This is a common misreading. What the scripture says is that God smelled the pleasing aroma and that the pleasing aromas were offered to God. Nowhere does it say God found the aromas pleasing.
“The LORD smelled the pleasing aroma and said in his heart: “Never again will I curse the ground because of humans, even though every inclination of the human heart is evil from childhood. And never again will I destroy all living creatures, as I have done”” (Genesis 8:21). In Leviticus 1:9, Leviticus 2:2, Leviticus 23:18, and elsewhere it speaks of burnt offerings and their pleasing aromas being offered to God. I can see how someone would misunderstand these passages as saying God was pleased by the aromas, but if we consider a related passage in Ezekiel, it becomes clear that this is a misunderstanding.
Ezekiel 6:13 says: “And you shall know that I am the LORD, when their slain lie among their idols around their altars, on every high hill, on all the mountaintops, under every green tree, and under every leafy oak, wherever they offered pleasing aroma to all their idols.”
In this passage people are making sacrifices and offering the pleasing aromas to the idols they worship. If we are to understand this passage as suggesting that the idols are pleased by the aromas, this would conflict with what David says about idols in Psalm 115:4-6, “Their idols are silver and gold, the work of human hands. They have mouths, but do not speak; eyes, but do not see. They have ears, but do not hear; noses, but do not smell.” If idols cannot smell (or see or hear or think or act or do anything), then how are the idols to determine that the aromas as pleasing? Simply put, they can’t. This idea of idols being inert and unaware is repeated in Habakkuk 2:18 and 1 Corinthians 12:2.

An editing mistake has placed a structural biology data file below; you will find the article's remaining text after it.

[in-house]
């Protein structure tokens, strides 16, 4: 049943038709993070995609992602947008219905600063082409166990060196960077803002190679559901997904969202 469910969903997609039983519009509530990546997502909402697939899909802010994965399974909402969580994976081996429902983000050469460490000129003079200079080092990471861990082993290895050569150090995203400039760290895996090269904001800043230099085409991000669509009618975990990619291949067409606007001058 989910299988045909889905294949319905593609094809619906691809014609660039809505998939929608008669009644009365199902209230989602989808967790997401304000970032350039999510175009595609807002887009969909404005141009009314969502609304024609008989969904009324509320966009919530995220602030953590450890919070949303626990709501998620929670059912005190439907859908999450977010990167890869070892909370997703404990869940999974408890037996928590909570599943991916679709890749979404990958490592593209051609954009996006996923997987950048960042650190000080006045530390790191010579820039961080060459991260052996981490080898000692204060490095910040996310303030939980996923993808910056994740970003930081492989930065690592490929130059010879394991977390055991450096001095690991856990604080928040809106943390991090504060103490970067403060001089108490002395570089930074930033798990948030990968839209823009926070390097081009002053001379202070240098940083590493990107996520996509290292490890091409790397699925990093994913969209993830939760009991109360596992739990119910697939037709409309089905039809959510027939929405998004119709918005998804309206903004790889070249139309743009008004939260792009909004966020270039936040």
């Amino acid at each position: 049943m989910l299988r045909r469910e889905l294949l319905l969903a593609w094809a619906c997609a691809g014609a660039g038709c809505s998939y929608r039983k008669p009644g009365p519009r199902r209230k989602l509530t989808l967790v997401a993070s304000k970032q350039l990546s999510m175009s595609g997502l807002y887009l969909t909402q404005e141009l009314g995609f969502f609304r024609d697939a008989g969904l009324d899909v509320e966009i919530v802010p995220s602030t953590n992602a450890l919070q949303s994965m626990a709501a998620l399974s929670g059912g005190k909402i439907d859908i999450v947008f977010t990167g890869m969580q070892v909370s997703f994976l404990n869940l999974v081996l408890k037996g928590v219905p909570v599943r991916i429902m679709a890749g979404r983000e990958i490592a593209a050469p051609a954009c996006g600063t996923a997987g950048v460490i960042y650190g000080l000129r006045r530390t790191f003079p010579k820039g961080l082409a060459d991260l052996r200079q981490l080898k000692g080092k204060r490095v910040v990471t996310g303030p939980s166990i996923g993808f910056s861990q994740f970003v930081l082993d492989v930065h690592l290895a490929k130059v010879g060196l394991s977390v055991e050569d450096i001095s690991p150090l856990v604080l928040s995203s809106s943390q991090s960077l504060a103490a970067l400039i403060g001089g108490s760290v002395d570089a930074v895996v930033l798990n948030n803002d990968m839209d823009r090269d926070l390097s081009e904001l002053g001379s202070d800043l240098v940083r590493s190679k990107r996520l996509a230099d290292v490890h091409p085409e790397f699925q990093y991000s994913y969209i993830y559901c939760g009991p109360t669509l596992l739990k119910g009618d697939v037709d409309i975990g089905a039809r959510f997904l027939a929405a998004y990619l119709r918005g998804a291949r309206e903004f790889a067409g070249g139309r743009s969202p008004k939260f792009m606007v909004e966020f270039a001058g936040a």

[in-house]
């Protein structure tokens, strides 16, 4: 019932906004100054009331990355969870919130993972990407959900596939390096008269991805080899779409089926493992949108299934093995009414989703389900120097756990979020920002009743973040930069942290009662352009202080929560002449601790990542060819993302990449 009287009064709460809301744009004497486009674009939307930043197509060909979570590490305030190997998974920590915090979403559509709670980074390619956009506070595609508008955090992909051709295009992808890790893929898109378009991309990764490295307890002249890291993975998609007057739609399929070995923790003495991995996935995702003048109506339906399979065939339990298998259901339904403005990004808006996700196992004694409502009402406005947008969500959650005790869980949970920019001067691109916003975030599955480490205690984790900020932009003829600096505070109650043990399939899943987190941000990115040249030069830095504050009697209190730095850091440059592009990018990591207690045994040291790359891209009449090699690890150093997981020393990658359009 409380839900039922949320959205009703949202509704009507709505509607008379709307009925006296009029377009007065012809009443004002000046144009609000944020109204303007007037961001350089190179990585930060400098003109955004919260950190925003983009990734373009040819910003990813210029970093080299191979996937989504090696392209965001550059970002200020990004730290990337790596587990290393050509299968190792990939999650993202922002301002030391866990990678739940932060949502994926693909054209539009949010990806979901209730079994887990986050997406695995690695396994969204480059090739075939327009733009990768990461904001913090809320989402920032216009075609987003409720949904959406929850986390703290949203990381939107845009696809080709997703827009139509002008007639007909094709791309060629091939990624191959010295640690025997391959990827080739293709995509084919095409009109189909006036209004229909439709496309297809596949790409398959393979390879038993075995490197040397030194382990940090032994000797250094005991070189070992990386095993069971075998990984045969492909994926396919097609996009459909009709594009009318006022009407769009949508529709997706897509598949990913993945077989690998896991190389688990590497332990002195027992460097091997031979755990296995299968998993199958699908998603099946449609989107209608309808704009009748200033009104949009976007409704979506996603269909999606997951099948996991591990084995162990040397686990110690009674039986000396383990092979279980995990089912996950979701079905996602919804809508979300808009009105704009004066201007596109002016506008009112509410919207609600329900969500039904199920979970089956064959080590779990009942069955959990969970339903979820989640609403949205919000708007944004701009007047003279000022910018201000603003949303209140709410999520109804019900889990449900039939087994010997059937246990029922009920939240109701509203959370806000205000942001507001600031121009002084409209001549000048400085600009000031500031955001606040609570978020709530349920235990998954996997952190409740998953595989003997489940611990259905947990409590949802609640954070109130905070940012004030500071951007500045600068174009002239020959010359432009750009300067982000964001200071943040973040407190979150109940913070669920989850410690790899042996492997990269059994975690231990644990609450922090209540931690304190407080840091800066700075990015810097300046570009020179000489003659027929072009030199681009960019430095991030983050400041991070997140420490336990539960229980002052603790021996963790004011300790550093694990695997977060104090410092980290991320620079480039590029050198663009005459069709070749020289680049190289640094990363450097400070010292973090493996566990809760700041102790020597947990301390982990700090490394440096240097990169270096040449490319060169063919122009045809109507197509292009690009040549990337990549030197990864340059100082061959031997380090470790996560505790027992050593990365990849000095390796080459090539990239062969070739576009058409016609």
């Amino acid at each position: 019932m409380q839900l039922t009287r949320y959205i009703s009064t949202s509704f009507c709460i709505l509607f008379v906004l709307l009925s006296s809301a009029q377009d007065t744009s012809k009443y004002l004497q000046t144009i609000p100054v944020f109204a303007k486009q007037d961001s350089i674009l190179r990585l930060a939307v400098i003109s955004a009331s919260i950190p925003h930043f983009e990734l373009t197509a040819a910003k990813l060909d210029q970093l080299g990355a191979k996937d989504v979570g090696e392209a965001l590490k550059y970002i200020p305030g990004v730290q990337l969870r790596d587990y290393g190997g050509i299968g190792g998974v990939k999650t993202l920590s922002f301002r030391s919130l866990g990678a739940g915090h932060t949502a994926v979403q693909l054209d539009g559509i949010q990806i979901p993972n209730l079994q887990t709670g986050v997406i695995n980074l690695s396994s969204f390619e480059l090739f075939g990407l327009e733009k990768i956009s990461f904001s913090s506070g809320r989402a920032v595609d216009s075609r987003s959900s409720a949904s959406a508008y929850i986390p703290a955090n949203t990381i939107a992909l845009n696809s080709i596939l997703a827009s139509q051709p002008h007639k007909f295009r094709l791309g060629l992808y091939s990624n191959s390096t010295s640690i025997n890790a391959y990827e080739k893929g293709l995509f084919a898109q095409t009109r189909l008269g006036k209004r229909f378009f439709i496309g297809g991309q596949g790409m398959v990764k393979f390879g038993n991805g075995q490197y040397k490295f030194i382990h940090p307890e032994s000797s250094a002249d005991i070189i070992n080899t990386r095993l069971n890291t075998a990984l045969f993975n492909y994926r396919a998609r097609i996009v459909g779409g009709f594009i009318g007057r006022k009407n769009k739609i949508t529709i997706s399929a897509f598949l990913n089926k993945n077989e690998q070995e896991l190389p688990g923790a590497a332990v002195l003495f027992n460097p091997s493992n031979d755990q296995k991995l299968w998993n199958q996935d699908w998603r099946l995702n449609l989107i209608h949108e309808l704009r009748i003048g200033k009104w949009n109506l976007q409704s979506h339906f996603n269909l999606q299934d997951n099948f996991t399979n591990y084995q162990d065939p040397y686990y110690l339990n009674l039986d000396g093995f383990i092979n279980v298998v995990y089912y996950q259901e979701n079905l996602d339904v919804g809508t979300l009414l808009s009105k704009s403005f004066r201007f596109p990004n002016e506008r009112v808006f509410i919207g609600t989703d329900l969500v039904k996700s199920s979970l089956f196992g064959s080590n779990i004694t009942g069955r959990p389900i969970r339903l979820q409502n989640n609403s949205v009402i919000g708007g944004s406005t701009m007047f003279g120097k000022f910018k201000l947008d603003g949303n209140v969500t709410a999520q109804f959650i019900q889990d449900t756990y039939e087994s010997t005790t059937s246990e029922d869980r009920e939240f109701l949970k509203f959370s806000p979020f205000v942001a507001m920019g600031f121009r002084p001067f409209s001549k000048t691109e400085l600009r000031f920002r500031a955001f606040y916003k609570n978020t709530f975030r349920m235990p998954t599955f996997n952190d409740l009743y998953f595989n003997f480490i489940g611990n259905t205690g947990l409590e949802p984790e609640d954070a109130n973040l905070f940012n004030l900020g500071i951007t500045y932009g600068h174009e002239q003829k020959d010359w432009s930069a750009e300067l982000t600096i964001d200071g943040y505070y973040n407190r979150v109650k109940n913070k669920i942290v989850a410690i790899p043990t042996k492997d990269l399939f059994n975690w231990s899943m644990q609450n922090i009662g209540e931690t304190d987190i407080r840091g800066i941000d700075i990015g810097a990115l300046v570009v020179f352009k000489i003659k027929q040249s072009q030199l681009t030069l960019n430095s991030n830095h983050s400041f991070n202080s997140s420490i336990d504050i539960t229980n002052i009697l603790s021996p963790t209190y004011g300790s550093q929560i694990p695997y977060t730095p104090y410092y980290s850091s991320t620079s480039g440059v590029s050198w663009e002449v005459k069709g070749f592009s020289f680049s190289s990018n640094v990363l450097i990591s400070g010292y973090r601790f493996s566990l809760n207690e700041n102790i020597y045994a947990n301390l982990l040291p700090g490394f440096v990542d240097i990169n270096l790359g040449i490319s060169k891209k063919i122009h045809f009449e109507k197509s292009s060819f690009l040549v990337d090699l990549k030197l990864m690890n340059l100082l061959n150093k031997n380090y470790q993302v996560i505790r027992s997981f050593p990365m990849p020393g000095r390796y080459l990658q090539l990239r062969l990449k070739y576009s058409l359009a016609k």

So why then are the aromas described as pleasing if not pleasing to the recipient of the offering? To answer this question, let us consider the description of the fruit from the tree God told Adam and Eve not to eat from: “When the woman saw that the fruit of the tree was good for food and pleasing to the eye, and also desirable for gaining wisdom, she took some and ate it. She also gave some to her husband, who was with her, and he ate it” (Genesis 3:6). It was clearly not pleasing to God that they disobeyed God and ate from the tree they were instructed not to eat from, just as it was not pleasing to God that Noah deviated from God’s instructions and built an altar and began burning animals on it. Yet in both instances the object that allures humans away from God’s instructions is described as pleasing to the senses.
Unlike the interpretation that the recipient of the offering is pleased by the aromas, this reading of “pleasing aroma” as pleasing to the senses does not lead to a contradiction when considering the passage in Ezekiel about pleasing aromas being offered to idols. It also makes a lot more sense in the context of a theme throughout the New Testament of pitting the desires of the flesh against the will of the spirit (Galatians 5:17). As Paul puts it, “Those who live according to the flesh have their minds set on what the flesh desires; but those who live in accordance with the Spirit have their minds set on what the Spirit desires” (Romans 8:5). The pleasing aroma is pleasing to the flesh. What is pleasing to God is for us “to act justly, to love mercy, and to walk humbly with God” (Micah 6:8).